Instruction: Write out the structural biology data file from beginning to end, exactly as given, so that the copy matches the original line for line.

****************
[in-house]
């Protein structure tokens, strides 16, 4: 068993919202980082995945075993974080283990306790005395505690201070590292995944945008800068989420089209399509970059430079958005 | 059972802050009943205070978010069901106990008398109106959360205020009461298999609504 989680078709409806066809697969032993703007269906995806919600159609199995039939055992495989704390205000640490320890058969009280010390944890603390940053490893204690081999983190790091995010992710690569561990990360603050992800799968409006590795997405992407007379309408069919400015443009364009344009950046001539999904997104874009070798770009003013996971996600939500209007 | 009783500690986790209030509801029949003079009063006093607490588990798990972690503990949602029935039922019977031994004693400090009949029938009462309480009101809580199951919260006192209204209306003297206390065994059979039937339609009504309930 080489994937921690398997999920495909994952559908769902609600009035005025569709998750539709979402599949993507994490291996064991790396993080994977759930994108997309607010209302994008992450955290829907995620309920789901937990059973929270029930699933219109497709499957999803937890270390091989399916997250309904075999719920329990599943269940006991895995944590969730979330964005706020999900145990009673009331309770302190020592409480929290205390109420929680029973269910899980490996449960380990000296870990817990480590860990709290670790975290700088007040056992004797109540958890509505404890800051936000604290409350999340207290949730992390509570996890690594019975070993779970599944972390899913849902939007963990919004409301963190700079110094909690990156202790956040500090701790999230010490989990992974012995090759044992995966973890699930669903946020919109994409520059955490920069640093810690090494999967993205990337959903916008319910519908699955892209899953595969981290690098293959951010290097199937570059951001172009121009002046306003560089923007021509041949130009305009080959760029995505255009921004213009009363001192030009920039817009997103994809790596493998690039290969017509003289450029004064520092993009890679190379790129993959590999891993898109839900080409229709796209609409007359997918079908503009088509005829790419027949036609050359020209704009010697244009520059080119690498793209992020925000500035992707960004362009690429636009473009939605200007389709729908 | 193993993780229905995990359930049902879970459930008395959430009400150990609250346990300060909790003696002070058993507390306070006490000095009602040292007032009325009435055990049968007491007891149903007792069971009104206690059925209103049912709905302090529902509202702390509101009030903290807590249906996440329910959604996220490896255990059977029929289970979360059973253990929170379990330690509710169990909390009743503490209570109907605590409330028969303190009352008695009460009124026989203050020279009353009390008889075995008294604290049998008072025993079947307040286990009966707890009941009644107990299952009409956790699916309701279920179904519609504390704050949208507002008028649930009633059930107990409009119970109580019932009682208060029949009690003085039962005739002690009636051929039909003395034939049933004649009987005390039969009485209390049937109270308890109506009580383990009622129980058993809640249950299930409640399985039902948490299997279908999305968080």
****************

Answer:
[in-house]
């Protein structure tokens, strides 16, 4: 068993919202980082995945075993974080283990306790005395505690201070590292995944945008800068989420089209399509970059430079958005 | 059972802050009943205070978010069901106990008398109106959360205020009461298999609504 989680078709409806066809697969032993703007269906995806919600159609199995039939055992495989704390205000640490320890058969009280010390944890603390940053490893204690081999983190790091995010992710690569561990990360603050992800799968409006590795997405992407007379309408069919400015443009364009344009950046001539999904997104874009070798770009003013996971996600939500209007 | 009783500690986790209030509801029949003079009063006093607490588990798990972690503990949602029935039922019977031994004693400090009949029938009462309480009101809580199951919260006192209204209306003297206390065994059979039937339609009504309930 080489994937921690398997999920495909994952559908769902609600009035005025569709998750539709979402599949993507994490291996064991790396993080994977759930994108997309607010209302994008992450955290829907995620309920789901937990059973929270029930699933219109497709499957999803937890270390091989399916997250309904075999719920329990599943269940006991895995944590969730979330964005706020999900145990009673009331309770302190020592409480929290205390109420929680029973269910899980490996449960380990000296870990817990480590860990709290670790975290700088007040056992004797109540958890509505404890800051936000604290409350999340207290949730992390509570996890690594019975070993779970599944972390899913849902939007963990919004409301963190700079110094909690990156202790956040500090701790999230010490989990992974012995090759044992995966973890699930669903946020919109994409520059955490920069640093810690090494999967993205990337959903916008319910519908699955892209899953595969981290690098293959951010290097199937570059951001172009121009002046306003560089923007021509041949130009305009080959760029995505255009921004213009009363001192030009920039817009997103994809790596493998690039290969017509003289450029004064520092993009890679190379790129993959590999891993898109839900080409229709796209609409007359997918079908503009088509005829790419027949036609050359020209704009010697244009520059080119690498793209992020925000500035992707960004362009690429636009473009939605200007389709729908 | 193993993780229905995990359930049902879970459930008395959430009400150990609250346990300060909790003696002070058993507390306070006490000095009602040292007032009325009435055990049968007491007891149903007792069971009104206690059925209103049912709905302090529902509202702390509101009030903290807590249906996440329910959604996220490896255990059977029929289970979360059973253990929170379990330690509710169990909390009743503490209570109907605590409330028969303190009352008695009460009124026989203050020279009353009390008889075995008294604290049998008072025993079947307040286990009966707890009941009644107990299952009409956790699916309701279920179904519609504390704050949208507002008028649930009633059930107990409009119970109580019932009682208060029949009690003085039962005739002690009636051929039909003395034939049933004649009987005390039969009485209390049937109270308890109506009580383990009622129980058993809640249950299930409640399985039902948490299997279908999305968080």